Archive for the ‘Lesley Conner’ Category
As many of you know, I’m a non-fiction contributor at Apex Magazine. I interview authors, and occasionally do some other fun stuff. If you’re a spec fic reader who is always looking for something a little weird, a little different, something unexpected, Apex Magazine is for you! Jason and Lesley get this incredible magazine out the (digital) door every month, jam packed with surreal and atmospheric fiction, speculative poetry, author and artist interviews, and essays. But that’s not enough for Jason and Lesley. No, they want to bring you more fiction! more poetry! more non-fiction! For the next 2 weeks, the Apex Subscription drive aims to do just that: gaining more subscribers means more people will enjoy this magazine every month, which means funding for more Apex awesomeness. But why don’t I let Jason and Lesley tell you more? And why don’t we do that while surrounded by gorgeous Apex cover art?
oh, and by the way, there is something really awesome (and a little crazy) coming later this week. It involves you putting your thinking caps on, and me giving away a subscription to Apex.
Andrea: First things first. How did you each get involved with Apex Magazine? What are your responsibilities at the magazine?
Jason Sizemore: I’m the creator, owner, editor-in-chief, and He Who Writes the Checks. I started Apex in response to an early midlife crisis. Here I am, truly in midlife, and I’m still doing it.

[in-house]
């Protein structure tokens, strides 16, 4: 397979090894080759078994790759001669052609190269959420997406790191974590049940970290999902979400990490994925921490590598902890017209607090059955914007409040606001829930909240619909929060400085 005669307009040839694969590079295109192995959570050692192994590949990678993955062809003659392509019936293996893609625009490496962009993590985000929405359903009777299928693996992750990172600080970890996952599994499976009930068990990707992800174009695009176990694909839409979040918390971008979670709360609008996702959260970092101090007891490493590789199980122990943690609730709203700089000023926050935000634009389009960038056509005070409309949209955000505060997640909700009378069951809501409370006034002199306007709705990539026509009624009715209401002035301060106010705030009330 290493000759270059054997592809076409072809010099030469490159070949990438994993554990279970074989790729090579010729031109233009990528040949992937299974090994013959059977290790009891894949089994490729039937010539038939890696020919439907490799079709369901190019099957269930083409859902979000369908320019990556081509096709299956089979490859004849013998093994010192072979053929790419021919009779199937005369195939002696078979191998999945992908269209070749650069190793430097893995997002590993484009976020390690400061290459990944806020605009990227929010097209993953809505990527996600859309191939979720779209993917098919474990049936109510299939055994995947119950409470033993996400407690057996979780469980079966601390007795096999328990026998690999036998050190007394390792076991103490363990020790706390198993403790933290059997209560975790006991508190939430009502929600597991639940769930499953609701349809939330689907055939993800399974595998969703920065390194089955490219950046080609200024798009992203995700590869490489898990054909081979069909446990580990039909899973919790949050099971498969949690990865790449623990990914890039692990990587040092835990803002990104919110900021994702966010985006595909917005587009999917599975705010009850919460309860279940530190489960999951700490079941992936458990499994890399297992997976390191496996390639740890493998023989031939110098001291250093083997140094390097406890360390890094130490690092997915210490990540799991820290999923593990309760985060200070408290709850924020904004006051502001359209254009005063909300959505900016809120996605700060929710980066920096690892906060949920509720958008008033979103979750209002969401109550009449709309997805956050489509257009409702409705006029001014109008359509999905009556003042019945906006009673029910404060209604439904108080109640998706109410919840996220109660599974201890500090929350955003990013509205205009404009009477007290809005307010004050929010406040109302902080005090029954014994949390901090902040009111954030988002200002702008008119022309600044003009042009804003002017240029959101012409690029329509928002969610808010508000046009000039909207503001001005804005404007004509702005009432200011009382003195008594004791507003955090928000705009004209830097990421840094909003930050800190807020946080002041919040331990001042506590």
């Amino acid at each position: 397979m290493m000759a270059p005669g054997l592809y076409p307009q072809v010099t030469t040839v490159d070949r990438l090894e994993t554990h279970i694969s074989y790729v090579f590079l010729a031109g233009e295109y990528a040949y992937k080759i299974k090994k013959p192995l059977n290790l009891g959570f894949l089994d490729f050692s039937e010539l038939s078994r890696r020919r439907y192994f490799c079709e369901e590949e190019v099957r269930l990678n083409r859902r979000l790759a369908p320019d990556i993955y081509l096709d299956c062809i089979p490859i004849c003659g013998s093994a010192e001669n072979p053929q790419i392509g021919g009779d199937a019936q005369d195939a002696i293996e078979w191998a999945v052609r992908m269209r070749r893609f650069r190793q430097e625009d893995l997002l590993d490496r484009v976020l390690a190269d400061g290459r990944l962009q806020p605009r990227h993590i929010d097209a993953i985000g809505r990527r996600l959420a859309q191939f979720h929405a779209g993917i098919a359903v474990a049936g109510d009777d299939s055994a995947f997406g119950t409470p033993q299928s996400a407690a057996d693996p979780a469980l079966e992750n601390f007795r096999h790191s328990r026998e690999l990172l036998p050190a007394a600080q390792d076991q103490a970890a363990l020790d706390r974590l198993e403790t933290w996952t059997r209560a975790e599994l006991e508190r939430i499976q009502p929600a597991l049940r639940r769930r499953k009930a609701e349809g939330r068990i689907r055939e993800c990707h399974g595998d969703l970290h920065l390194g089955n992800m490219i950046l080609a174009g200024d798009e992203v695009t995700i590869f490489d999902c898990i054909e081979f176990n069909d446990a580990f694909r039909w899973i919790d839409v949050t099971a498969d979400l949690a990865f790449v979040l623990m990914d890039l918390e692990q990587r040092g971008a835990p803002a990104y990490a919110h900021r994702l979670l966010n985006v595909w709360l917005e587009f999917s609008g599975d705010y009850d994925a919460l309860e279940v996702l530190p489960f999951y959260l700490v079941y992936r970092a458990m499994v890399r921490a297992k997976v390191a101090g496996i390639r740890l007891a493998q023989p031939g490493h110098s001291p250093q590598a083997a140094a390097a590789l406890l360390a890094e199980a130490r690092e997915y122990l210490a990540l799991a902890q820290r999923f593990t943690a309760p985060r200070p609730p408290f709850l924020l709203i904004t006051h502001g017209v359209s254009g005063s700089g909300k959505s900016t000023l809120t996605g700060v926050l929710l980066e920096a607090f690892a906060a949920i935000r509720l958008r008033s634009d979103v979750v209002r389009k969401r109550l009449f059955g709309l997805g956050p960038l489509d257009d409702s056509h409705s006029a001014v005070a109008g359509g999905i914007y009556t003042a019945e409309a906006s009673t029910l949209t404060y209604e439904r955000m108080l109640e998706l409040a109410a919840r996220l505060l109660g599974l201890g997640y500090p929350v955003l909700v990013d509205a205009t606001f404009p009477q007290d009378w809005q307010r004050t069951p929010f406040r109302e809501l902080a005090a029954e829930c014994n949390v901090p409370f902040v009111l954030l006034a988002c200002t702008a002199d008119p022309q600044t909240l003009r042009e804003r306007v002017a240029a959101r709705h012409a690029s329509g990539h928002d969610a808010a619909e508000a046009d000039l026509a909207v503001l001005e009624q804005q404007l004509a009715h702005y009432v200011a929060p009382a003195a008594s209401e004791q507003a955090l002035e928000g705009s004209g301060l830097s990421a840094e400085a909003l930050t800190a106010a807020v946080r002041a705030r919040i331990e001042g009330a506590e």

Lesley Conner: I’d been working on the book side of Apex Publications for a few years when Cameron Salisbury decided to step down as the managing editor of Apex Magazine. Jason had recently stepped back into the editor-in-chief role and we already knew that we work really well together. He asked me if I’d be interested in filling the vacancy, and I immediately said yes.
As for what I do … a little of everything. Except write checks! That is all Jason!
Andrea: What goals are you hoping to reach with this subscription drive?
Today I’m thrilled to have my friend Lesley Conner visit Little Red Reviewer. Lesley is an author, the Managing Editor of Apex Magazine, and all around amazing person. A wrangler of slush readers and girl scouts, Lesley somehow manages to find time to write her own fiction. Her debut novel, The Weight of Chains, comes out today from Sinister Grin Press. A historical thriller of power, torture, and escape, The Weight of Chains is the story of Gilles de Rais and the woman who defied him.
Lesley was kind enough to answer a few of my questions about her new novel. Let’s get to the interview!
Little Red Reviewer: Congratulations on your forthcoming novel, The Weight of Chains! What can you tell us about the novel?
Lesley Conner: Thank you! I’m extremely excited!
So what can I tell you about The Weight of Chains … I could go the old boring route and tell you it’s an alternative history horror novel inspired by the crimes of Gilles de Rais.
That’s true, but it doesn’t really get to the heart of it.